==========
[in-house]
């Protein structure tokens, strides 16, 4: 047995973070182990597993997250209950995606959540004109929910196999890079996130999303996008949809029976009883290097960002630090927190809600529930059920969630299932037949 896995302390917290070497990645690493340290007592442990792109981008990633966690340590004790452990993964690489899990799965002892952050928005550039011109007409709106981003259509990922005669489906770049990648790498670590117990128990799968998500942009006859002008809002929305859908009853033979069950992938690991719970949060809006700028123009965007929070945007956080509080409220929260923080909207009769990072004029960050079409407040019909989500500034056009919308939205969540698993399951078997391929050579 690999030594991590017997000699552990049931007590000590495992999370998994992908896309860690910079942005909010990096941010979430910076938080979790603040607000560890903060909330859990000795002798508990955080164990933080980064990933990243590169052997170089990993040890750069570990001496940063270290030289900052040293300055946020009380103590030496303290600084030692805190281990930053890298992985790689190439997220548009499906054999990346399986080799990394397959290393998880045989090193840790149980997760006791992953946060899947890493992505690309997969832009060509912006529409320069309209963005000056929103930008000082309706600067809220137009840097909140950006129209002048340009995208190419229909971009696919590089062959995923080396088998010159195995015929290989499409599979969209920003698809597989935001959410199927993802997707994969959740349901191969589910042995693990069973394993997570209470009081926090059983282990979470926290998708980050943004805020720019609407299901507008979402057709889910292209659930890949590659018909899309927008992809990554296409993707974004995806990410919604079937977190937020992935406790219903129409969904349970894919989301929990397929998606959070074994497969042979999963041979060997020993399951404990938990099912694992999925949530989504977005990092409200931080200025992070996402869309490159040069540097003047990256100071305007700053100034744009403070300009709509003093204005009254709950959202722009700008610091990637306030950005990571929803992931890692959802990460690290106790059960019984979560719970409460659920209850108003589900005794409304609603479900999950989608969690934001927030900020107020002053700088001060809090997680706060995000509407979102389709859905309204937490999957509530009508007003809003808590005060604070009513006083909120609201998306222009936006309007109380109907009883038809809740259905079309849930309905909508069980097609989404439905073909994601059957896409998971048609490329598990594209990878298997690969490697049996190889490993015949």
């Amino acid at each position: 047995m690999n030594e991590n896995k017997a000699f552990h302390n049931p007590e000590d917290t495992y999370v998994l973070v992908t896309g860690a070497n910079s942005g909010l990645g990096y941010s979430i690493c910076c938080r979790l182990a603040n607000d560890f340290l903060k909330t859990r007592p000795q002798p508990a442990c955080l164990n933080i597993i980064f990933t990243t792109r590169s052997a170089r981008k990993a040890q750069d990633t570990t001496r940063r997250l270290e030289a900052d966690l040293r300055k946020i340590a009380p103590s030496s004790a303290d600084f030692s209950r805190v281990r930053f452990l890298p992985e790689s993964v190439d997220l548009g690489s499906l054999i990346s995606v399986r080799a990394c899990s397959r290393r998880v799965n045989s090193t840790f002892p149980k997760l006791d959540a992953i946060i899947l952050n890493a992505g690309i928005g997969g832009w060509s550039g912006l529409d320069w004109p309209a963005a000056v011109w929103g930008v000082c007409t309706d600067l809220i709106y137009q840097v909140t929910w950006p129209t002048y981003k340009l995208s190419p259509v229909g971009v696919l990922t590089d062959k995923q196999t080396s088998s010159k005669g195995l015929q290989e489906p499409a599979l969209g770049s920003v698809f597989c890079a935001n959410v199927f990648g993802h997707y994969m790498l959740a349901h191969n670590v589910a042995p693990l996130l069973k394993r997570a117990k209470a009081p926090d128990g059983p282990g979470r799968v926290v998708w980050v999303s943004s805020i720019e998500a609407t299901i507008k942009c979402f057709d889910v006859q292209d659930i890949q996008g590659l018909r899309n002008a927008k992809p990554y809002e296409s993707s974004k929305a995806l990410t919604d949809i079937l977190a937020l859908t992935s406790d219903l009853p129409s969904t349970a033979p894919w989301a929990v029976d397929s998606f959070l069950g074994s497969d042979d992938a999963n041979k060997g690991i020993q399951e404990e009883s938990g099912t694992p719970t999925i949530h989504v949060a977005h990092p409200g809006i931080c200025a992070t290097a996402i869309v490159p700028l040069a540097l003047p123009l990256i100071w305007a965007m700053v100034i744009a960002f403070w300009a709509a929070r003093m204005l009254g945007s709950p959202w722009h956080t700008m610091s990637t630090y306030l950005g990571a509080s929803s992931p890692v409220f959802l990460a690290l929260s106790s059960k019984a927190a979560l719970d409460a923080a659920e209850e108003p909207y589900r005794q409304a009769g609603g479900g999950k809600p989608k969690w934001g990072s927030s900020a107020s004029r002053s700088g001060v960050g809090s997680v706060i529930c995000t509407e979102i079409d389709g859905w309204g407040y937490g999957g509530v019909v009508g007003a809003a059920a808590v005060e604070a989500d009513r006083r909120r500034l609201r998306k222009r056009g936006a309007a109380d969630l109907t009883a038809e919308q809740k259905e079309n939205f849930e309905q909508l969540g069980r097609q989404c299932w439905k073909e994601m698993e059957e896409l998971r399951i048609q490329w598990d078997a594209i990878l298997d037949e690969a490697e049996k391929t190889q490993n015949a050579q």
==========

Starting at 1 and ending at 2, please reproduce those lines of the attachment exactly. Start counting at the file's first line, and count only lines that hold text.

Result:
[in-house]
């Protein structure tokens, strides 16, 4: 047995973070182990597993997250209950995606959540004109929910196999890079996130999303996008949809029976009883290097960002630090927190809600529930059920969630299932037949 896995302390917290070497990645690493340290007592442990792109981008990633966690340590004790452990993964690489899990799965002892952050928005550039011109007409709106981003259509990922005669489906770049990648790498670590117990128990799968998500942009006859002008809002929305859908009853033979069950992938690991719970949060809006700028123009965007929070945007956080509080409220929260923080909207009769990072004029960050079409407040019909989500500034056009919308939205969540698993399951078997391929050579 690999030594991590017997000699552990049931007590000590495992999370998994992908896309860690910079942005909010990096941010979430910076938080979790603040607000560890903060909330859990000795002798508990955080164990933080980064990933990243590169052997170089990993040890750069570990001496940063270290030289900052040293300055946020009380103590030496303290600084030692805190281990930053890298992985790689190439997220548009499906054999990346399986080799990394397959290393998880045989090193840790149980997760006791992953946060899947890493992505690309997969832009060509912006529409320069309209963005000056929103930008000082309706600067809220137009840097909140950006129209002048340009995208190419229909971009696919590089062959995923080396088998010159195995015929290989499409599979969209920003698809597989935001959410199927993802997707994969959740349901191969589910042995693990069973394993997570209470009081926090059983282990979470926290998708980050943004805020720019609407299901507008979402057709889910292209659930890949590659018909899309927008992809990554296409993707974004995806990410919604079937977190937020992935406790219903129409969904349970894919989301929990397929998606959070074994497969042979999963041979060997020993399951404990938990099912694992999925949530989504977005990092409200931080200025992070996402869309490159040069540097003047990256100071305007700053100034744009403070300009709509003093204005009254709950959202722009700008610091990637306030950005990571929803992931890692959802990460690290106790059960019984979560719970409460659920209850108003589900005794409304609603479900999950989608969690934001927030900020107020002053700088001060809090997680706060995000509407979102389709859905309204937490999957509530009508007003809003808590005060604070009513006083909120609201998306222009936006309007109380109907009883038809809740259905079309849930309905909508069980097609989404439905073909994601059957896409998971048609490329598990594209990878298997690969490697049996190889490993015949």